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Mark BradleyMark Bradley

Payne is Hawks-like, but is he right for the Hawks?

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Props for the plaid and the pink, Mr. Payne. (Jason DeCrow/AP)

Profuse props for the plaid and pink, Mr. Payne. (Jason DeCrow/AP)

Danny Ferry knows what he’s doing, and I haven’t always said that about every Atlanta Hawks general manager. (And I’ve known five.) I don’t doubt that Adreian Payne fits what the Hawks want to do. Strange as this might sound, that’s my problem with them picking Adreian Payne.

If you’d asked me at noon Thursday, “Among players apt to be available at No. 15, who’s most Hawks-like?”, I’d have said Adreian Payne. He’s big and he can shoot 3-pointers. The Hawks like their big guys to shoot 3-pointers. Paul Millsap does it. Pero Antic does it. Mike Scott does it. Even Al Horford hoisted 11 treys in the 29 games before he got hurt, the same Al Horford who’d tried 18 in his first six NBA seasons.

By design, this is what the Hawks have become — a team that spaces the floor and values shooting above every other skill. (Not that they aren’t high on passing.) Coach Mike Budenholzer is believed to be even a bigger proponent of shooting than Ferry, which is saying something. As we know, Ferry and Budenholzer apprenticed in San Antonio, the organization that wrote the pilot film on NBA floor-spacing, and we can’t say the Spurs’ Way doesn’t work. It just won an NBA title.

But I keep recalling the Hawks’ Round 1 loss to Indiana, which was very nearly a Round 1 upset of a No. 1 seed. The Hawks had better shooters at four of the five starting positions, and it took Indiana two weeks to get the Hawks’ shooters to miss. (Or maybe the shooters’ arms just got tired. Whatever the cause, the Hawks missed 59 of 79 treys in Games 6 and 7.) The Hawks were the smarter and more skilled team, but they lost in seven games.

(OK, so maybe they’d have won with Horford. Then again, they wouldn’t have been a No. 8 seed with Horford.)

What became clear in Game 6 and especially Game 7 was that smarts and shooting, as laudable as those qualities are, had their limits. Even in their addled state, the Pacers were bigger and faster. At shooting guard and small forward, the Hawks had Kyle Korver and DeMarre Carroll, two proud pros who weren’t starting for their previous employers. The Pacers had Lance Stephenson and Paul George, who have their excesses but are massively talented.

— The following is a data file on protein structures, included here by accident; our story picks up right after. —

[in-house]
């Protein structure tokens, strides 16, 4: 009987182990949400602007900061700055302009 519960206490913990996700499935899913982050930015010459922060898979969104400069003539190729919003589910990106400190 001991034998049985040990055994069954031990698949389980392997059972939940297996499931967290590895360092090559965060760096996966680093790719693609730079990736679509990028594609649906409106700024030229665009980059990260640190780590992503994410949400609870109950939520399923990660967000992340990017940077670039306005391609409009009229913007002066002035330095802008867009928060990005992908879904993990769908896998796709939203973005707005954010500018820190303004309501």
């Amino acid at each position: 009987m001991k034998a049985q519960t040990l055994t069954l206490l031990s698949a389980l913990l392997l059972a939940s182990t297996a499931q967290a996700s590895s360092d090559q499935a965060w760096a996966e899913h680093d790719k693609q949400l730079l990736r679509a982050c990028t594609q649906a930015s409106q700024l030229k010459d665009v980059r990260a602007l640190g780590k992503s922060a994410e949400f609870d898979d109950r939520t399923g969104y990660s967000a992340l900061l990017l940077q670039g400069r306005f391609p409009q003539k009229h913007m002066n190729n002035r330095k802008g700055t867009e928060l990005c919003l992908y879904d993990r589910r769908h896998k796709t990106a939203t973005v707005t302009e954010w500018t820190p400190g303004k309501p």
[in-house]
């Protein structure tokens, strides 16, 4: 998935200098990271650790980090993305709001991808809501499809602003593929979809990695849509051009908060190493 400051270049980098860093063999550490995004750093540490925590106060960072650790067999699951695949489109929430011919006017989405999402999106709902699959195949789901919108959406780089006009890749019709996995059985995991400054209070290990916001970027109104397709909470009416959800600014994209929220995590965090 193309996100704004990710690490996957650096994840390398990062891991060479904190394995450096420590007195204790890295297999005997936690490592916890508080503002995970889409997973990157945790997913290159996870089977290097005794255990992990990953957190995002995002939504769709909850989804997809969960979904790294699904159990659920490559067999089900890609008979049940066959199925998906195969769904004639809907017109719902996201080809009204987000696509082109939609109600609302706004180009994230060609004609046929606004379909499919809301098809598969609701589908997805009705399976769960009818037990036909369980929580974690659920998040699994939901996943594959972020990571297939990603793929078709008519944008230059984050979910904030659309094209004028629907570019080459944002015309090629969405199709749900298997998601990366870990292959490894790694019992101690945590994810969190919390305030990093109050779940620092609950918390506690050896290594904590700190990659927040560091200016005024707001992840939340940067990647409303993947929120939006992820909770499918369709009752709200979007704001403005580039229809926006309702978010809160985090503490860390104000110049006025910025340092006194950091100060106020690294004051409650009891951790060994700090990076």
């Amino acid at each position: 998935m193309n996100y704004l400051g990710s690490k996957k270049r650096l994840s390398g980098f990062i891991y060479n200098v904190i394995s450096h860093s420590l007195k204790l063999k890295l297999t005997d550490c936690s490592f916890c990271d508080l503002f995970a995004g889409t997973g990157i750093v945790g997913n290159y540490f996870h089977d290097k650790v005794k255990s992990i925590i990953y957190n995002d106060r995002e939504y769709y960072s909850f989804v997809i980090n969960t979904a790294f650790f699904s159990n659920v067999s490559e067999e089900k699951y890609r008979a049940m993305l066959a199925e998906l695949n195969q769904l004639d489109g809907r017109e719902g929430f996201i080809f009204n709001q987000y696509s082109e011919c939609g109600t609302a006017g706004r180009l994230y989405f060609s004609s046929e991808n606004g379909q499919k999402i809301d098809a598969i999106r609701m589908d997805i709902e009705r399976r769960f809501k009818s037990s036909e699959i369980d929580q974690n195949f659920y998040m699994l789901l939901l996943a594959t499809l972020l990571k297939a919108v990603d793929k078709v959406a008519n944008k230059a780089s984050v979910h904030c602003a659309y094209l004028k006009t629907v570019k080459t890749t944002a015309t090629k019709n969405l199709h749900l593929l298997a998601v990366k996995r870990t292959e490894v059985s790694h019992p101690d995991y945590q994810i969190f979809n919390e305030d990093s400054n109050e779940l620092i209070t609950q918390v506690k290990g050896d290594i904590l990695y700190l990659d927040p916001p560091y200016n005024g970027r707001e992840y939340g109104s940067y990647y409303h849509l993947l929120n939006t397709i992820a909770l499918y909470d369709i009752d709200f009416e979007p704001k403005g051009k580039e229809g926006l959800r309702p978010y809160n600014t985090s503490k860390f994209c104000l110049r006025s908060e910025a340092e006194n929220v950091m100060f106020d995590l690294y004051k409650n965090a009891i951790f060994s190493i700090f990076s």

In a conversation Tuesday morning, Ferry spoke of the system he has built. Then he said this: “But players have to play the game.” Yes, they do. And the Hawks, for all the strides, don’t yet have a full complement of truly talented players.

My hope for the Hawks in this draft — other than Joel Embiid, who was mostly a pipe dream given the Hawks’ draft position and whose broken foot gives me pause — was that they’d exercise the 15th pick on someone who could play a wing and run the floor and lend this team the quickness it lacks. Someone, in sum, who would do for the Hawks what Kawhi Leonard — the newly crowned NBA finals MVP — does for the Spurs. (FYI, Kawhi Leonard was the No. 15 pick of the 2011 draft.)

Instead the Hawks took another big guy who can shoot the 3. Payne does have some low-post moves, but he’s not a great defender. (At 6-foot-10, he blocked only 28 shots in 31 games last season. Indeed, he didn’t lead Michigan State in scoring, rebounding or blocks.) Even as we note that MSU is among the nation’s best programs, Payne’s senior class just became the first not to make a Final Four under Tom Izzo. Let’s also note that the last Spartans to hit big in the NBA were Zach Randolph and Jason Richardson, both of whom exited in 2001.

Again, I understand the rationale: The Hawks chose to add strength to strength. I’d liked to have seen them address a weakness. I’d have preferred Rodney Hood of Duke or Gary Harris, who was Payne’s college teammate. (I wasn’t as high on James Young of Kentucky — doesn’t pass and hasn’t guarded anybody yet.) But the guy who really intrigued me was Kyle Anderson, the 6-9 UCLA product who’s listed as a power forward but who has point-guard skill.

There were doubts about Anderson’s quickness, which is the reason there are also doubts about his defense. (I know this is going against my draft-for-quickness platform, but hear me out.) He’s a great passer and a good shooter and matchup nightmare, attributes the Hawks obviously like. He came to Atlanta for two private workouts, and the Hawks mustn’t have liked what they saw the second time. And other teams surely had doubts: Anderson wouldn’t be taken until the 30th pick, the last of Round 1.

And what team wound up taking him? The San Antonio Spurs. The Hawks’ model. Wouldn’t you know it?

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